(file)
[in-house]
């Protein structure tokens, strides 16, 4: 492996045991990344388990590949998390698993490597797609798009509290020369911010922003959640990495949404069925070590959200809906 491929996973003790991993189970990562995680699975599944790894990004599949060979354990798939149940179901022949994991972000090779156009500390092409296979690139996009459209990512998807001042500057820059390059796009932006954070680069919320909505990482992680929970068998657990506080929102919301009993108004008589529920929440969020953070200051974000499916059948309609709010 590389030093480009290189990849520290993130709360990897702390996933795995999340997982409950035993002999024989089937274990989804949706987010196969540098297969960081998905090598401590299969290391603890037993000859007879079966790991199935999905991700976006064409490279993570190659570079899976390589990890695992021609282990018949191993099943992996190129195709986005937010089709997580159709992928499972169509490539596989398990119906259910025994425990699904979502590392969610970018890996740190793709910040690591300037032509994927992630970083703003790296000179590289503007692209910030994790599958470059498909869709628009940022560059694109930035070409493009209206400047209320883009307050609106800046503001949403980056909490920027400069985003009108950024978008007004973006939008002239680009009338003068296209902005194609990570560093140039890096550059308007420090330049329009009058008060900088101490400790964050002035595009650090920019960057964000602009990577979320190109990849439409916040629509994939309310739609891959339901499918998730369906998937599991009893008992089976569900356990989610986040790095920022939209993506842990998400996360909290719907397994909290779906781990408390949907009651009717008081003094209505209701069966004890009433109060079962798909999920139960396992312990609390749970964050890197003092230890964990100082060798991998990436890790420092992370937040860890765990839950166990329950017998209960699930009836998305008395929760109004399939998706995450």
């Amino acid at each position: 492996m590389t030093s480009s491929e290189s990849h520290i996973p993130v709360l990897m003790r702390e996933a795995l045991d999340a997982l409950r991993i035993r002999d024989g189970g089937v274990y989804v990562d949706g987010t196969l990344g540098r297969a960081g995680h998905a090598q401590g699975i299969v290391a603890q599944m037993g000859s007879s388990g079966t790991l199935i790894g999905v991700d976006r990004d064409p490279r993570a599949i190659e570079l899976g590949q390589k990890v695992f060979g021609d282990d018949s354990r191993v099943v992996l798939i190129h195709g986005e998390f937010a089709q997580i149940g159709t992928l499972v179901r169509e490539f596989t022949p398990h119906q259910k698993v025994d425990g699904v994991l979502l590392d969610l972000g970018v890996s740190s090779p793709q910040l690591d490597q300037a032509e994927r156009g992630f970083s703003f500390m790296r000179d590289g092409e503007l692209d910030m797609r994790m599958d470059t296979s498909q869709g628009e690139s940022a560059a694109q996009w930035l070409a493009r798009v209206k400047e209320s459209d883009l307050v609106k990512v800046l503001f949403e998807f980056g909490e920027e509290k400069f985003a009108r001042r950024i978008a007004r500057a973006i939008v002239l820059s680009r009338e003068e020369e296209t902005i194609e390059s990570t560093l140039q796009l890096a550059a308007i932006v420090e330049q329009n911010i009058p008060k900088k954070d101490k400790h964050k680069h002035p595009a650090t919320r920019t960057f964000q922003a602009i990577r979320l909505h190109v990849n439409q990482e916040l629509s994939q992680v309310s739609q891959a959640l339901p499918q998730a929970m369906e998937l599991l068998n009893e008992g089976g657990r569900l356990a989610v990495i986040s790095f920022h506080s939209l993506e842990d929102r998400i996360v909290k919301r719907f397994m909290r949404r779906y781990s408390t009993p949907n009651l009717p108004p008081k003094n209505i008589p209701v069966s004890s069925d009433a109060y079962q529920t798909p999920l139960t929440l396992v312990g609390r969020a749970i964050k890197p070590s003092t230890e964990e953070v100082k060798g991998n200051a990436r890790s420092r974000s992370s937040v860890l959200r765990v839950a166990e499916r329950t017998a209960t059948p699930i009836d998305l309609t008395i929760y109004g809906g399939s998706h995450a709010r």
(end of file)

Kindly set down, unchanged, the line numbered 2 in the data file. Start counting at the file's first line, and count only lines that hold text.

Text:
């Protein structure tokens, strides 16, 4: 492996045991990344388990590949998390698993490597797609798009509290020369911010922003959640990495949404069925070590959200809906 491929996973003790991993189970990562995680699975599944790894990004599949060979354990798939149940179901022949994991972000090779156009500390092409296979690139996009459209990512998807001042500057820059390059796009932006954070680069919320909505990482992680929970068998657990506080929102919301009993108004008589529920929440969020953070200051974000499916059948309609709010 590389030093480009290189990849520290993130709360990897702390996933795995999340997982409950035993002999024989089937274990989804949706987010196969540098297969960081998905090598401590299969290391603890037993000859007879079966790991199935999905991700976006064409490279993570190659570079899976390589990890695992021609282990018949191993099943992996190129195709986005937010089709997580159709992928499972169509490539596989398990119906259910025994425990699904979502590392969610970018890996740190793709910040690591300037032509994927992630970083703003790296000179590289503007692209910030994790599958470059498909869709628009940022560059694109930035070409493009209206400047209320883009307050609106800046503001949403980056909490920027400069985003009108950024978008007004973006939008002239680009009338003068296209902005194609990570560093140039890096550059308007420090330049329009009058008060900088101490400790964050002035595009650090920019960057964000602009990577979320190109990849439409916040629509994939309310739609891959339901499918998730369906998937599991009893008992089976569900356990989610986040790095920022939209993506842990998400996360909290719907397994909290779906781990408390949907009651009717008081003094209505209701069966004890009433109060079962798909999920139960396992312990609390749970964050890197003092230890964990100082060798991998990436890790420092992370937040860890765990839950166990329950017998209960699930009836998305008395929760109004399939998706995450």